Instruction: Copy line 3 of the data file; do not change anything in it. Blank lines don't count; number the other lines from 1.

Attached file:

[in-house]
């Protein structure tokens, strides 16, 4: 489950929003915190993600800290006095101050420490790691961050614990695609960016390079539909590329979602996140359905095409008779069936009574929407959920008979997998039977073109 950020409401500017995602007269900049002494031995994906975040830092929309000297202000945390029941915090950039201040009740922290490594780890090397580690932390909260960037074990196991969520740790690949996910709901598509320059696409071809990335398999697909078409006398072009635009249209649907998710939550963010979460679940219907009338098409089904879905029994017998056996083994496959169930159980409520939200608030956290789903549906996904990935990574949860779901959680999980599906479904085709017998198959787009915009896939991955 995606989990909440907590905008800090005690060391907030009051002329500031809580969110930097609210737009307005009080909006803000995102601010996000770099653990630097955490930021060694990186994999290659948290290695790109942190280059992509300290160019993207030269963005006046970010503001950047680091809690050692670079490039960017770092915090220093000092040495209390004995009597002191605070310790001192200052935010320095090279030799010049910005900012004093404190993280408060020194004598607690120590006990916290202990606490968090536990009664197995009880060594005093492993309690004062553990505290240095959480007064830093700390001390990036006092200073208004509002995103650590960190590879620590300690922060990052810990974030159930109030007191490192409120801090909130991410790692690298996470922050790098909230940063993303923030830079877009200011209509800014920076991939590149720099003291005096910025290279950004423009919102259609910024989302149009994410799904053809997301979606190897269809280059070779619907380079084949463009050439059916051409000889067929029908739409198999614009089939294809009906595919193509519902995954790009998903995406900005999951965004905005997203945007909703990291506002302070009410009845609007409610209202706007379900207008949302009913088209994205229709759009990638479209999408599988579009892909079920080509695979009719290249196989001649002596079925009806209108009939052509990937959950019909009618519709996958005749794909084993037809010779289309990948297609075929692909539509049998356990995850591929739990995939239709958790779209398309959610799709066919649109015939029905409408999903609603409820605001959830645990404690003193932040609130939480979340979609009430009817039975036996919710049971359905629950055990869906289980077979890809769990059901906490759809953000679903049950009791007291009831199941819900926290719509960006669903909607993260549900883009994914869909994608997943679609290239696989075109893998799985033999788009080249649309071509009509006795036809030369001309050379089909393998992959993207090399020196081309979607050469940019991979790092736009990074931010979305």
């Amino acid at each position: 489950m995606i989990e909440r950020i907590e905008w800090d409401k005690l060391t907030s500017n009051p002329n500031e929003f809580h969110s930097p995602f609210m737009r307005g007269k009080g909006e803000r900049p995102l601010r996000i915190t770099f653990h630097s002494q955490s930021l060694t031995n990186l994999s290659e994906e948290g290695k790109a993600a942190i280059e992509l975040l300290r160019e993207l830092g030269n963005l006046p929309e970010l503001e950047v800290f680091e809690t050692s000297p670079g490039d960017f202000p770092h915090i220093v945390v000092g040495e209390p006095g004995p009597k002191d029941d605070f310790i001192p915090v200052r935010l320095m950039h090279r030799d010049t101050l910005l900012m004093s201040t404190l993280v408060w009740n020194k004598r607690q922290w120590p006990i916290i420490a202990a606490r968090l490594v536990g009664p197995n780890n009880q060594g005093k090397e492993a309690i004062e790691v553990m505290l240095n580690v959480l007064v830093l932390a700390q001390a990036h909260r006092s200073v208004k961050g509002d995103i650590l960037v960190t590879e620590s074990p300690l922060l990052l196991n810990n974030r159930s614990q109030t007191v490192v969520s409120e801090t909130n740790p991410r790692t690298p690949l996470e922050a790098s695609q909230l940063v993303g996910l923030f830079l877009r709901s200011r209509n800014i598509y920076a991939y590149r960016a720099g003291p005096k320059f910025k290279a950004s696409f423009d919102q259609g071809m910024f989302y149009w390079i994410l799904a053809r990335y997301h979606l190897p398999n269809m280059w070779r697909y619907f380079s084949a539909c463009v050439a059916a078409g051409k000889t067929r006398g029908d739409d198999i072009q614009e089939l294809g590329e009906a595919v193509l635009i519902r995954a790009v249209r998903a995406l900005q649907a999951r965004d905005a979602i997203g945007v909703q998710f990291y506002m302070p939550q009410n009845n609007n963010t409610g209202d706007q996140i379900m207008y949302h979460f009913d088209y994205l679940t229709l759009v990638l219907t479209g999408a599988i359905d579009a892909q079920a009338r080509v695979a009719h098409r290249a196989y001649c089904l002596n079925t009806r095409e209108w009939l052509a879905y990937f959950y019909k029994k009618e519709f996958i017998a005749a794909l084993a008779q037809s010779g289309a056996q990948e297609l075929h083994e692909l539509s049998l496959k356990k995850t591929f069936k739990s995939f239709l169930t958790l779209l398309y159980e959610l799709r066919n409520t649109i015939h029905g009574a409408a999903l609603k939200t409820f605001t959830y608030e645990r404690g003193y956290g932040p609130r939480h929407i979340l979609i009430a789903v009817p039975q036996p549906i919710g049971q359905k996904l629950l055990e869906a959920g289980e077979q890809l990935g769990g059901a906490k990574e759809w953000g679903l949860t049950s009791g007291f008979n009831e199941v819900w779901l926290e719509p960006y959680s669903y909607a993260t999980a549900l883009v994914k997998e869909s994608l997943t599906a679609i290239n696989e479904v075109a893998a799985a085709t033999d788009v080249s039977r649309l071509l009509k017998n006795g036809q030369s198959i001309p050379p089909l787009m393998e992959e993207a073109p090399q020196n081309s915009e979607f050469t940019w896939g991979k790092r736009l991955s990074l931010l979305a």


């Amino acid at each position: 489950m995606i989990e909440r950020i907590e905008w800090d409401k005690l060391t907030s500017n009051p002329n500031e929003f809580h969110s930097p995602f609210m737009r307005g007269k009080g909006e803000r900049p995102l601010r996000i915190t770099f653990h630097s002494q955490s930021l060694t031995n990186l994999s290659e994906e948290g290695k790109a993600a942190i280059e992509l975040l300290r160019e993207l830092g030269n963005l006046p929309e970010l503001e950047v800290f680091e809690t050692s000297p670079g490039d960017f202000p770092h915090i220093v945390v000092g040495e209390p006095g004995p009597k002191d029941d605070f310790i001192p915090v200052r935010l320095m950039h090279r030799d010049t101050l910005l900012m004093s201040t404190l993280v408060w009740n020194k004598r607690q922290w120590p006990i916290i420490a202990a606490r968090l490594v536990g009664p197995n780890n009880q060594g005093k090397e492993a309690i004062e790691v553990m505290l240095n580690v959480l007064v830093l932390a700390q001390a990036h909260r006092s200073v208004k961050g509002d995103i650590l960037v960190t590879e620590s074990p300690l922060l990052l196991n810990n974030r159930s614990q109030t007191v490192v969520s409120e801090t909130n740790p991410r790692t690298p690949l996470e922050a790098s695609q909230l940063v993303g996910l923030f830079l877009r709901s200011r209509n800014i598509y920076a991939y590149r960016a720099g003291p005096k320059f910025k290279a950004s696409f423009d919102q259609g071809m910024f989302y149009w390079i994410l799904a053809r990335y997301h979606l190897p398999n269809m280059w070779r697909y619907f380079s084949a539909c463009v050439a059916a078409g051409k000889t067929r006398g029908d739409d198999i072009q614009e089939l294809g590329e009906a595919v193509l635009i519902r995954a790009v249209r998903a995406l900005q649907a999951r965004d905005a979602i997203g945007v909703q998710f990291y506002m302070p939550q009410n009845n609007n963010t409610g209202d706007q996140i379900m207008y949302h979460f009913d088209y994205l679940t229709l759009v990638l219907t479209g999408a599988i359905d579009a892909q079920a009338r080509v695979a009719h098409r290249a196989y001649c089904l002596n079925t009806r095409e209108w009939l052509a879905y990937f959950y019909k029994k009618e519709f996958i017998a005749a794909l084993a008779q037809s010779g289309a056996q990948e297609l075929h083994e692909l539509s049998l496959k356990k995850t591929f069936k739990s995939f239709l169930t958790l779209l398309y159980e959610l799709r066919n409520t649109i015939h029905g009574a409408a999903l609603k939200t409820f605001t959830y608030e645990r404690g003193y956290g932040p609130r939480h929407i979340l979609i009430a789903v009817p039975q036996p549906i919710g049971q359905k996904l629950l055990e869906a959920g289980e077979q890809l990935g769990g059901a906490k990574e759809w953000g679903l949860t049950s009791g007291f008979n009831e199941v819900w779901l926290e719509p960006y959680s669903y909607a993260t999980a549900l883009v994914k997998e869909s994608l997943t599906a679609i290239n696989e479904v075109a893998a799985a085709t033999d788009v080249s039977r649309l071509l009509k017998n006795g036809q030369s198959i001309p050379p089909l787009m393998e992959e993207a073109p090399q020196n081309s915009e979607f050469t940019w896939g991979k790092r736009l991955s990074l931010l979305a």